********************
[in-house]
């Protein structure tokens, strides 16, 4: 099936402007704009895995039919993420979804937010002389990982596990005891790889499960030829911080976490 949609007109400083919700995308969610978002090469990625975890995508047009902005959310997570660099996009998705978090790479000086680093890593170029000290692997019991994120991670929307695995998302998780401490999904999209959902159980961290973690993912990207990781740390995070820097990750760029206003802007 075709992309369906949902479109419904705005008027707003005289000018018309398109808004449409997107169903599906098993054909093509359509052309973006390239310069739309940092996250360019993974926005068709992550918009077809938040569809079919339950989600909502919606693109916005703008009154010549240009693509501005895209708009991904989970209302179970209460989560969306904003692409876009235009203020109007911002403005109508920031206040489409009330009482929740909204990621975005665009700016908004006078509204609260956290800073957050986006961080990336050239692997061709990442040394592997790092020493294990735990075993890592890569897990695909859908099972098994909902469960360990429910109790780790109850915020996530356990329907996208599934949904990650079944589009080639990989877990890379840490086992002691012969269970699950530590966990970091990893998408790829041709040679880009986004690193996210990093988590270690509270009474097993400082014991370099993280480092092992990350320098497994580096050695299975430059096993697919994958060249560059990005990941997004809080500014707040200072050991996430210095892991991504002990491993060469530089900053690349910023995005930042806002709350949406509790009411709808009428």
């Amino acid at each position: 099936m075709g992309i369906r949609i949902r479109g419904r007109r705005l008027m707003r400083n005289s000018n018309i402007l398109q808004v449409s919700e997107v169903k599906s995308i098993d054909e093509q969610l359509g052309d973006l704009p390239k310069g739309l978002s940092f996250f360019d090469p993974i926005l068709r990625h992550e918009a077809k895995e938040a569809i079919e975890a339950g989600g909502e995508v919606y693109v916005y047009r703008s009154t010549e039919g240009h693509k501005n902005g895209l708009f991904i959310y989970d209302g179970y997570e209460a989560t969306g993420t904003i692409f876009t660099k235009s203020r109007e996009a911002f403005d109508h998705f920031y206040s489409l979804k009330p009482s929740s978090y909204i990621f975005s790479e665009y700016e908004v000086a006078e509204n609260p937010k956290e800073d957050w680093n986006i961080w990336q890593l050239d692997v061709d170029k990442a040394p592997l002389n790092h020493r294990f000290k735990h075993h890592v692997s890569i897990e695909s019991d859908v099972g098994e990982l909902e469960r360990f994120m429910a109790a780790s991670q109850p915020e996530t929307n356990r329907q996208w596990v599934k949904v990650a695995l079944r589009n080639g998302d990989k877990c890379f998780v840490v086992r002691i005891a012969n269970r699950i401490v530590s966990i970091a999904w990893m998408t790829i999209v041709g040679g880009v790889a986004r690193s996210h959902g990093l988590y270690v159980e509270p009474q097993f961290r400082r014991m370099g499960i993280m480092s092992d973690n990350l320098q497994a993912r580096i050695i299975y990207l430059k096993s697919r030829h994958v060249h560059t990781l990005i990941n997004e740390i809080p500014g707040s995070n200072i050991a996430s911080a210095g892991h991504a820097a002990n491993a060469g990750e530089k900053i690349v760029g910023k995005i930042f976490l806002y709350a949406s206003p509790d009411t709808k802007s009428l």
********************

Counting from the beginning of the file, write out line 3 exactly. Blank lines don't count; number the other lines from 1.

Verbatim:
């Amino acid at each position: 099936m075709g992309i369906r949609i949902r479109g419904r007109r705005l008027m707003r400083n005289s000018n018309i402007l398109q808004v449409s919700e997107v169903k599906s995308i098993d054909e093509q969610l359509g052309d973006l704009p390239k310069g739309l978002s940092f996250f360019d090469p993974i926005l068709r990625h992550e918009a077809k895995e938040a569809i079919e975890a339950g989600g909502e995508v919606y693109v916005y047009r703008s009154t010549e039919g240009h693509k501005n902005g895209l708009f991904i959310y989970d209302g179970y997570e209460a989560t969306g993420t904003i692409f876009t660099k235009s203020r109007e996009a911002f403005d109508h998705f920031y206040s489409l979804k009330p009482s929740s978090y909204i990621f975005s790479e665009y700016e908004v000086a006078e509204n609260p937010k956290e800073d957050w680093n986006i961080w990336q890593l050239d692997v061709d170029k990442a040394p592997l002389n790092h020493r294990f000290k735990h075993h890592v692997s890569i897990e695909s019991d859908v099972g098994e990982l909902e469960r360990f994120m429910a109790a780790s991670q109850p915020e996530t929307n356990r329907q996208w596990v599934k949904v990650a695995l079944r589009n080639g998302d990989k877990c890379f998780v840490v086992r002691i005891a012969n269970r699950i401490v530590s966990i970091a999904w990893m998408t790829i999209v041709g040679g880009v790889a986004r690193s996210h959902g990093l988590y270690v159980e509270p009474q097993f961290r400082r014991m370099g499960i993280m480092s092992d973690n990350l320098q497994a993912r580096i050695i299975y990207l430059k096993s697919r030829h994958v060249h560059t990781l990005i990941n997004e740390i809080p500014g707040s995070n200072i050991a996430s911080a210095g892991h991504a820097a002990n491993a060469g990750e530089k900053i690349v760029g910023k995005i930042f976490l806002y709350a949406s206003p509790d009411t709808k802007s009428l």